General News of Monday, 22 October 2018
A minority legislator on the communications committee in parliament has accused President Akuffo-Addo of endorsing an illegality following the official launch of the Common Monitoring Platform.
Sam George said, “the president has by this single act, put his name in the annals of this country that he is the president who endorses criminality, illegality and does not have respect for value for money.”
The Ningo Prampram legislator does not understand how a contract worth $180 million will be signed off illegally without the due processes set out in Ghanaian law.
Also, Mr George said there was no value for money audit carried out in the process of awarding the contract as ”the tender process was a sham.”
The former presidential staffer said he is surprised as a Ghanaian that instead of the president instituting a commission of inquiry to look into the matter, he rather takes the full weight of the presidency to endorse it.
Telecom operators in the country are torn between risking losing their licenses and preventing legal suits by their customers over the implementation of the controversial KelniGVG monitoring platform.
Section 14(4) of the Communications Service Act 2008, ACT 864 empowers the Ministers of Finance and of Communications to establish a common monitoring platform for the purposes of tax revenue assurance.
It also enjoins telcos to allow the two ministers or their assigns to connect monitoring equipment on the nodes of the telcos for the purpose.
Sub-section 5 also warns telcos against refusing to allow connection of monitoring equipment to their networks or risk being fined five percent of the previous tax paid and eventually lose their license after ninety days of refusal.
But the MP said the action by the President which is against the Ghanaians will not go forgotten. He added that no matter how long it takes for the National Democratic Congress (NDC) to come to power, it will fully investigate the matter.
“Every person who has played a role in causing this financial loss to the state will be hauled before the courts and prosecuted with the appropriate sanctions meted out to them,” he stressed.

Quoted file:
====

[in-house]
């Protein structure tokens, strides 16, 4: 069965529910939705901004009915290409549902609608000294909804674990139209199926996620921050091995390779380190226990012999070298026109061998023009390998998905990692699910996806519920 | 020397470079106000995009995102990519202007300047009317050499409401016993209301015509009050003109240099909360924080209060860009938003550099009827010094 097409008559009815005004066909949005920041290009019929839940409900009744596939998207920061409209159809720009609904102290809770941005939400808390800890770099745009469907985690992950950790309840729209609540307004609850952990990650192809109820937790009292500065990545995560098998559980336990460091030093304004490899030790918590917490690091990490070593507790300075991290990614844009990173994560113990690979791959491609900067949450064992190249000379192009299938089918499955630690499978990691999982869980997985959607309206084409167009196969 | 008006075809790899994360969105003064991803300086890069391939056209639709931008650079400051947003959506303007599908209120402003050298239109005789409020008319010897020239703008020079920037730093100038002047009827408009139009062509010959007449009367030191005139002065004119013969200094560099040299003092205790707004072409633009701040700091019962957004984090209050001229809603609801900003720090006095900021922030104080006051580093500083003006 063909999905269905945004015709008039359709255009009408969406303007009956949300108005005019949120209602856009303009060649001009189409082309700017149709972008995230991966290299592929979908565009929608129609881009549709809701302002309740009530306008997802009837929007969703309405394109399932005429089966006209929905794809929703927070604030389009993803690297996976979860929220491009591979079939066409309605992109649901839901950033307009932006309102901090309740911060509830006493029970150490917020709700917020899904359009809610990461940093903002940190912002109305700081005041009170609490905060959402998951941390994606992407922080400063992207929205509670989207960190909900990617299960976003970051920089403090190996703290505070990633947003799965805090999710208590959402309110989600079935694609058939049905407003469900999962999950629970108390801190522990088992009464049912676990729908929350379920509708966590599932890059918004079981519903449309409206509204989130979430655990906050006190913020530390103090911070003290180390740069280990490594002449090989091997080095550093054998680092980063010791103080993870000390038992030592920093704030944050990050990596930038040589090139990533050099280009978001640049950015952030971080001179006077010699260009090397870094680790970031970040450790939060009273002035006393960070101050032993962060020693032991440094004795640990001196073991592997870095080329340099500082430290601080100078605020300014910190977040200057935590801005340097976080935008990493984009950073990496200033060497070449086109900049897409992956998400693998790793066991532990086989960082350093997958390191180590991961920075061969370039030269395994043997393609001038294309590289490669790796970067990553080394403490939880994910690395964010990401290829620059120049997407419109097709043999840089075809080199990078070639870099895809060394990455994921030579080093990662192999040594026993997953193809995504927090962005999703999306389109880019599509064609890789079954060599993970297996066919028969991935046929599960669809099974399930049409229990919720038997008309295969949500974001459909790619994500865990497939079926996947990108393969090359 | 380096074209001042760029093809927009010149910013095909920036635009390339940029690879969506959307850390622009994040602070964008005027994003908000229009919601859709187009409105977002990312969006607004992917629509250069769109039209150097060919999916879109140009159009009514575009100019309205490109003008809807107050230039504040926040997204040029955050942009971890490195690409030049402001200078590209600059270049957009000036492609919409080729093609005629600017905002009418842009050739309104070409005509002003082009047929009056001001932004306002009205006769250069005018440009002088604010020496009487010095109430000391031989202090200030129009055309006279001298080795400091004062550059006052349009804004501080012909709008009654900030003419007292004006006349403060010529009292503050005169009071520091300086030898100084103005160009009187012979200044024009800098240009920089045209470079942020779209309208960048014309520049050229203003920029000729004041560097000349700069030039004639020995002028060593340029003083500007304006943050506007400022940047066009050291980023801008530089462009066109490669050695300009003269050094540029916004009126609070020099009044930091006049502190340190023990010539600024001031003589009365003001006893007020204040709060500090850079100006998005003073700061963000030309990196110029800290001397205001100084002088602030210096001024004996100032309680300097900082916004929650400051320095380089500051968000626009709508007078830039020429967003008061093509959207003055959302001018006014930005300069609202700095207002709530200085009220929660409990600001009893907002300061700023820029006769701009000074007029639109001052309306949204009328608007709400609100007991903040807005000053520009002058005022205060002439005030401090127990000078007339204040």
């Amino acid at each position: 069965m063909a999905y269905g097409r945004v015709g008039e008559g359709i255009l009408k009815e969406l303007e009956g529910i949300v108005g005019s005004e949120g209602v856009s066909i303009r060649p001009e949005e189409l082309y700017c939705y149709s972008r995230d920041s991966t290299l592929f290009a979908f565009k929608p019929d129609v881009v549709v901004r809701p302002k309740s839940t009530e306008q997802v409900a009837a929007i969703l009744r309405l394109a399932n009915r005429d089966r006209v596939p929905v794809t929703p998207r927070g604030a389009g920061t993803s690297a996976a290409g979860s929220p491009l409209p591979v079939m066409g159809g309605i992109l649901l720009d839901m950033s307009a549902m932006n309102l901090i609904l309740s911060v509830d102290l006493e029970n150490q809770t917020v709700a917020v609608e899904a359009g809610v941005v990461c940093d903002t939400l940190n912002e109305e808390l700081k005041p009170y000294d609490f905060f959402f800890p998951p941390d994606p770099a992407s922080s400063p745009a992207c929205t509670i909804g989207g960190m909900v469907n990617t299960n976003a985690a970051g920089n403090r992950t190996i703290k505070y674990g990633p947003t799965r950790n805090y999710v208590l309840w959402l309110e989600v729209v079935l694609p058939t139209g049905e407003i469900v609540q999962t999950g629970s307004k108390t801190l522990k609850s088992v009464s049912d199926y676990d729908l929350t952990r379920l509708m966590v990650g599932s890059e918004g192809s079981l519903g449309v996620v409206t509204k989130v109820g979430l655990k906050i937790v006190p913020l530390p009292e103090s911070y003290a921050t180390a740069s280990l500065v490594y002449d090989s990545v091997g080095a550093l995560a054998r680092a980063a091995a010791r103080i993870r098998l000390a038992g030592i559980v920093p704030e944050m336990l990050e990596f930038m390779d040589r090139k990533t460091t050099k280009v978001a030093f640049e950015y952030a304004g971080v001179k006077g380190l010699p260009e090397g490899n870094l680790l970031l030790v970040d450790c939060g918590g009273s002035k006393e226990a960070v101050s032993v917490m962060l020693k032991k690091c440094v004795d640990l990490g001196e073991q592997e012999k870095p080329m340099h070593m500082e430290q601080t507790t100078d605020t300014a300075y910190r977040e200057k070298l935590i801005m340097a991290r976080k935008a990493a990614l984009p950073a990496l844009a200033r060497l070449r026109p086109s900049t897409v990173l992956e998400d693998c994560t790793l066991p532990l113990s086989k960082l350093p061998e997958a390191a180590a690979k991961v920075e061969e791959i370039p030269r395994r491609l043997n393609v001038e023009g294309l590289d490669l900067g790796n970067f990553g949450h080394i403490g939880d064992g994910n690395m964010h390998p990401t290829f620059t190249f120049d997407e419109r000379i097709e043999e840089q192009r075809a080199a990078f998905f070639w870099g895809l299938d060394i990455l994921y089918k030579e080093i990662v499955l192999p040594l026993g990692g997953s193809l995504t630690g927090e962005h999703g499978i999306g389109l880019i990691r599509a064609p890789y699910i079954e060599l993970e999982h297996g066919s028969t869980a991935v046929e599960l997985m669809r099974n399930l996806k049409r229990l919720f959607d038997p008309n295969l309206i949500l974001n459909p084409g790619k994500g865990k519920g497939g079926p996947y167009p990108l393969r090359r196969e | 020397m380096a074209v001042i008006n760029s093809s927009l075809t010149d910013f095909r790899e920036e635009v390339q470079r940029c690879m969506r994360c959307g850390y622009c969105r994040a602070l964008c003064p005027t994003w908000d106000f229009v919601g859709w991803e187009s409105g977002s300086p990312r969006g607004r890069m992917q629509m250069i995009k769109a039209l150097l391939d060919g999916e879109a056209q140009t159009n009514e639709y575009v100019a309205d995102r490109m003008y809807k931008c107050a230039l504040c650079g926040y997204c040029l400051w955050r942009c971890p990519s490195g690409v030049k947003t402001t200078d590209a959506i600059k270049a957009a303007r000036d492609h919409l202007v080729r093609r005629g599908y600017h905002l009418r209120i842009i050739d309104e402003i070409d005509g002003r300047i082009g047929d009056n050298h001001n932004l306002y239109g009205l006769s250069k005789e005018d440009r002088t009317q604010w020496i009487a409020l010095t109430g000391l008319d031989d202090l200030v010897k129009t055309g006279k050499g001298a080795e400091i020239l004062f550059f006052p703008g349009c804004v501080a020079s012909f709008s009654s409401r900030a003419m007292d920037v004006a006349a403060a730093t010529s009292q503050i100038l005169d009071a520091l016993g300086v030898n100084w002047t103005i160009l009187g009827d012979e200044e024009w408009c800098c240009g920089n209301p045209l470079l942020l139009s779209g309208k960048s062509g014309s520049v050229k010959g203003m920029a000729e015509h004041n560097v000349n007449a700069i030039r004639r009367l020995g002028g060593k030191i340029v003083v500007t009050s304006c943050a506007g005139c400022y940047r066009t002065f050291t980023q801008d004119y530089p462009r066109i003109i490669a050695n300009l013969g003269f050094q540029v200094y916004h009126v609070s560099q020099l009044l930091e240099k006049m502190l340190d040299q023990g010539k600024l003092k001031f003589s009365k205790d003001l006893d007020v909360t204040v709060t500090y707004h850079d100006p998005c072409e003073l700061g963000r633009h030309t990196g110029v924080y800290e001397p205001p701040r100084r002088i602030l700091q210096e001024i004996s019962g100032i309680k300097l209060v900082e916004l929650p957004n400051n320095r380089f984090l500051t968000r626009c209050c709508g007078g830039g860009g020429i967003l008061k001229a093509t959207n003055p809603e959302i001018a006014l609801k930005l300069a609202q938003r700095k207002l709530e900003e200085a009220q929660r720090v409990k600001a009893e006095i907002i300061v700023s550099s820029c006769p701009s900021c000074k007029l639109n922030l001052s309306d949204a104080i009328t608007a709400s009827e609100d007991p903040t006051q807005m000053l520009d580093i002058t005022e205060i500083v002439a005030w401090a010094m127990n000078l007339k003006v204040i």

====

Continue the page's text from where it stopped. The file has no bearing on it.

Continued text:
He explained that this is because the government has ignored concerns raised by the Minority in Parliament, civil society as well as information from IMANI Africa, are being justified.
Mr Sam George disclosed that it was only this past Saturday that Vodafone plugged into the KelniGVG system after initially refusing to plug in because the system did not have any filtering boxes.
He said without the filtering boxes, they would have exposed their subscribers to data breach as the system would have access to their private information.
For his part, the co-founder of policy think tank, IMANI Africa, Franklin Cudjoe, who recently withdraw a case against KelniGVG and communication ministry said if government thought the matter is over, it should sit well.
“If they thought they can scare us with cybersecurity, which was not the intended purpose of the so-called common monitoring platform, then they made a terrible mistake.
“The president has been deluded into some deceit to believe that with cybersecurity, there is some attack probably from cyberspace and that is why we need the common monitoring platform,” he said.
He said he takes an exception to the President appending his signature to “a very badly arranged contract.”
Mr Cudjoe said they have agreed during their settlement with KelniGVG not to seek judiciary consent, “so that we will not be stopped from taking further action.”
He hinted they have more questions they want answers to which they are going to do via the Commission on Human Rights and Administrative Justice (CHRAJ).
“We are going to pursue the matter with CHRAJ because that is inquisitorial and not adversarial.”
Mr Cudjoe said judging from CHRAJ’s recent decisions “they are much more focused and diligent.”